Opening in 1951 Newark, Valli is introduced as 16-year-old Francis Castelluccio, a neighborhood kid with a killer falsetto and plans to attend barber school.  He has strict parents (there's an inspired running gag where random people keep asking him "Hey, aren't you supposed to be home by 11:00?"), but runs with a rough crowd led by would-be gangster Tommy DeVito (Vincent Piazza), who plays guitar in a group called the Varietones when he isn't planning half-assed burglaries and trying to get in with local mob kingpin Gyp DeCarlo (Christopher Walken). Tommy recognizes Frankie's talent and gets him to join the band, along with another trouble-prone buddy, bassist Nick Massi (Michael Lomenda). They change their name to The Four Lovers and get some local recognition, but that changes when their buddy Joe Pesci (Joseph Russo)--yes, that Joe Pesci, Tommy clarifies, with young Pesci even asking "Funny how?" at one point--introduces them to former Royal Teens keyboardist Bob Gaudio (Erich Bergen), who wrote the hit song "Short Shorts." Gaudio has the songwriting chops they need, and coupled with Frankie's voice and the production expertise of Bob Crewe (Mike Doyle), the Four Seasons are born, despite the objections of Tommy, who sees himself as the leader of the group and constantly resorts to the bullying tactics of the Newark streets in order to maintain that authority. What follows is a strictly connect-the-dots chronicle of the band's rise, fall, and eventual rise again at their 1990 Rock and Roll Hall of Fame induction:  they get screwed by a record contract, life on the road takes its toll, marriages get ruined, Gaudio and Tommy butt heads over the direction of the band, Tommy's excesses cause the whole thing to implode, etc, etc.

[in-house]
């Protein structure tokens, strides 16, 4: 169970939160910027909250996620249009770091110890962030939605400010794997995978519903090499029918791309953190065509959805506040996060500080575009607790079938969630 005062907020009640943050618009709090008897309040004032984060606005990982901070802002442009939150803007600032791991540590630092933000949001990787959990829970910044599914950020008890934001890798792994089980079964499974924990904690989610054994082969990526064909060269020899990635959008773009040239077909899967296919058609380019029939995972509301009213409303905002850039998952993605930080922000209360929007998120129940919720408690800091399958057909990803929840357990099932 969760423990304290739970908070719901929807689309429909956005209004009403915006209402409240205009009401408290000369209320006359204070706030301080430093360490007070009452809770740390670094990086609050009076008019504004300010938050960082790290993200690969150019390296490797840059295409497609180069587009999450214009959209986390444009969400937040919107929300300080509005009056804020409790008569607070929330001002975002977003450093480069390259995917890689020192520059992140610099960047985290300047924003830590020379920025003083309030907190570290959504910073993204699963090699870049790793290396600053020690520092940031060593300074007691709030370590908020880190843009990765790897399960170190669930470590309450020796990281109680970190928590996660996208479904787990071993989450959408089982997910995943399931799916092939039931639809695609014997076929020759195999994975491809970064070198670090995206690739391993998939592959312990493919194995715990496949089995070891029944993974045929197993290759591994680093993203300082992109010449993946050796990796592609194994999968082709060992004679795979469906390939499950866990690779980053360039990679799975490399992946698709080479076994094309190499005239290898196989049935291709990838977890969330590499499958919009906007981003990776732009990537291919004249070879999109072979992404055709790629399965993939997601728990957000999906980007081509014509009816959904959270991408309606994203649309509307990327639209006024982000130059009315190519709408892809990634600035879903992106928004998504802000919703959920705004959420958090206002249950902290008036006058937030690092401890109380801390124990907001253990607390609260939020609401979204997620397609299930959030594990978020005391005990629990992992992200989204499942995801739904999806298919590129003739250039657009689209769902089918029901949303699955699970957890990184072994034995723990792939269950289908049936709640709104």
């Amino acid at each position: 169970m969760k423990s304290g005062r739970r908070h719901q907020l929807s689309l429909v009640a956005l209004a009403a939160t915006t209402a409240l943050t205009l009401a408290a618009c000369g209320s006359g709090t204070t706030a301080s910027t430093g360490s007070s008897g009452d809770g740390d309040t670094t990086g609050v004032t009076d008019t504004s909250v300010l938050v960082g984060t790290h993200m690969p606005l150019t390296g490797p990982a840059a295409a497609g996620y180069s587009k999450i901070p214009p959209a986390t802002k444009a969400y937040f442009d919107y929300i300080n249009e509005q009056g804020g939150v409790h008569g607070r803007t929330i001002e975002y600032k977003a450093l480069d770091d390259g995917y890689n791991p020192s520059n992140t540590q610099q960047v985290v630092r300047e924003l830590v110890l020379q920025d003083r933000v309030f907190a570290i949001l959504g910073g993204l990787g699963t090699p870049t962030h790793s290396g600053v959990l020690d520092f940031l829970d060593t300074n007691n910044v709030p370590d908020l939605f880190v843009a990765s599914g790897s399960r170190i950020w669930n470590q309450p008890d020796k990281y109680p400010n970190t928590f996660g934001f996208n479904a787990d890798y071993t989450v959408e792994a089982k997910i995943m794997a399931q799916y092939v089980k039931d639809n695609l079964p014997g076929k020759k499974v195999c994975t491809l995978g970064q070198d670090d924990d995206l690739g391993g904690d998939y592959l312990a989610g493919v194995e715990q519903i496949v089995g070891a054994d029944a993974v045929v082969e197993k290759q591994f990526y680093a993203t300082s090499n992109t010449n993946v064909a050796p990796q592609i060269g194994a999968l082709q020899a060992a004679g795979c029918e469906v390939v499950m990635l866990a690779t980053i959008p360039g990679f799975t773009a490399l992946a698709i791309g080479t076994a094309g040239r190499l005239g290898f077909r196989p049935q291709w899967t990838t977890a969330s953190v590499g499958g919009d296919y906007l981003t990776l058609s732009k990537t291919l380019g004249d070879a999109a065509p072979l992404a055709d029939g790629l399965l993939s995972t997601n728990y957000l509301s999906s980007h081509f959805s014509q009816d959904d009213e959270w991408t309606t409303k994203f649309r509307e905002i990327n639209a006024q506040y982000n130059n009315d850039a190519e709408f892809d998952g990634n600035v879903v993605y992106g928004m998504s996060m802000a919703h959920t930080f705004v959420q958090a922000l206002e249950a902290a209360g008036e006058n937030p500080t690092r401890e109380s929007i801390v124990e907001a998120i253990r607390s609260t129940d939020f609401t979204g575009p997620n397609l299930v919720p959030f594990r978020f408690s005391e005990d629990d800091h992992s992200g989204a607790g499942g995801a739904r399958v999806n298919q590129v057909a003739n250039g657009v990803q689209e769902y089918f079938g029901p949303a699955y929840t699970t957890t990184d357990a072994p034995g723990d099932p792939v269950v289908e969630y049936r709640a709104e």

After the "1951" title card, the time element in JERSEY BOYS is handled atrociously.  It's completely abandoned by Eastwood, so there's often no way of telling if days or years have gone by. A character in 1951 is talking about wanting to see THE BLOB, which was made in 1958. Frankie marries tough-talking Mary (Renee Marino) and has a daughter.  Then he gets back from a tour and has three teenage girls at home. Sometimes you can only tell that a long period of time has passed because the sideburns get longer, the lapels get wider, and Gaudio's goatee gets more unkempt. Mary says she's sick of Frankie's serial adultery, but we never see it. After the marriage ends, Frankie has a fling with a Detroit reporter (Erica Piccininni), who vanishes only to reappear much later talking about "all the things we've been working for" as she dumps him. What things? Where have you been?  And do we even know your name? Characters appear and disappear throughout with no explanation, and not in a way that feels like their scenes were just cut, but more in a way that these scenes just never existed in the first place. There's little sense of context:  we're told Gaudio wrote "Short Shorts," but we're not told that he was 15 when he wrote it.  As played by the 28-year-old Bergen, Gaudio is introduced like he's some older, experienced musician who can offer them guidance and who knows his way around the music industry, when in fact, he was only 17 when he hooked up with the decade-older Frankie and the even-older Tommy, who was already past 30 when they hit it big. With that in mind, it's easy to see Tommy's resentment of this Gaudio kid taking creative control, but that noteworthy age difference never comes up.  Also, Tommy, Frankie, Nick Massi, and Tommy's brother Nick DeVito had some minor success as The Four Lovers, releasing two albums and several singles on a major label. JERSEY BOYS presents them as music industry novices who had no idea how the business worked prior to Gaudio replacing Nick DeVito and turning them into The Four Seasons. In reality, Valli and Crewe worked together during the Four Lovers era, but the film has Gaudio introducing the band to Crewe.  Crewe would become the band's lyricist and de facto fifth member, but the movie shows Gaudio as the guy who wrote everything and Crewe as their producer, except much later when Gaudio says something about "Bob needing to write some lyrics." Then there's the issue of Frankie's oldest daughter Francine.  At 17, Francine (Freya Tingley) runs away from home and Frankie has to fly from Vegas to Jersey to find her. He does, and tells her that Gaudio will write some songs for her and they'll get a voice coach to help her be the singer she always wanted to be.  It's supposed to be a powerful moment of emotional bonding between an estranged father and daughter, but because we've seen Francine for maybe 30 seconds prior to this and know nothing about her, the whole incident comes out of thin air and falls completely flat.